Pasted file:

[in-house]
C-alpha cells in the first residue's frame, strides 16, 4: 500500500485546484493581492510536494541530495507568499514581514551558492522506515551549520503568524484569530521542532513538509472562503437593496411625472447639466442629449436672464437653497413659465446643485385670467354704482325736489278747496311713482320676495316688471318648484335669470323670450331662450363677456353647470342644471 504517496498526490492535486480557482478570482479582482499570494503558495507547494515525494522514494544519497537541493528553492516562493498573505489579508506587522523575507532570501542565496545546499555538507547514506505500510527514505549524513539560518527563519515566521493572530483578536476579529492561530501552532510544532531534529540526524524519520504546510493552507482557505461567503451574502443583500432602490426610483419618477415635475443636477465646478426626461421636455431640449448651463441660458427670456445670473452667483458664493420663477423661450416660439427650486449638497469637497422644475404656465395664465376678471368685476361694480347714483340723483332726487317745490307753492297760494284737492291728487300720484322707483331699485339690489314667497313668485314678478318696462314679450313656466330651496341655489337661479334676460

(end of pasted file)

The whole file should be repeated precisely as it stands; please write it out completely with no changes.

[in-house]
C-alpha cells in the first residue's frame, strides 16, 4: 500500500485546484493581492510536494541530495507568499514581514551558492522506515551549520503568524484569530521542532513538509472562503437593496411625472447639466442629449436672464437653497413659465446643485385670467354704482325736489278747496311713482320676495316688471318648484335669470323670450331662450363677456353647470342644471 504517496498526490492535486480557482478570482479582482499570494503558495507547494515525494522514494544519497537541493528553492516562493498573505489579508506587522523575507532570501542565496545546499555538507547514506505500510527514505549524513539560518527563519515566521493572530483578536476579529492561530501552532510544532531534529540526524524519520504546510493552507482557505461567503451574502443583500432602490426610483419618477415635475443636477465646478426626461421636455431640449448651463441660458427670456445670473452667483458664493420663477423661450416660439427650486449638497469637497422644475404656465395664465376678471368685476361694480347714483340723483332726487317745490307753492297760494284737492291728487300720484322707483331699485339690489314667497313668485314678478318696462314679450313656466330651496341655489337661479334676460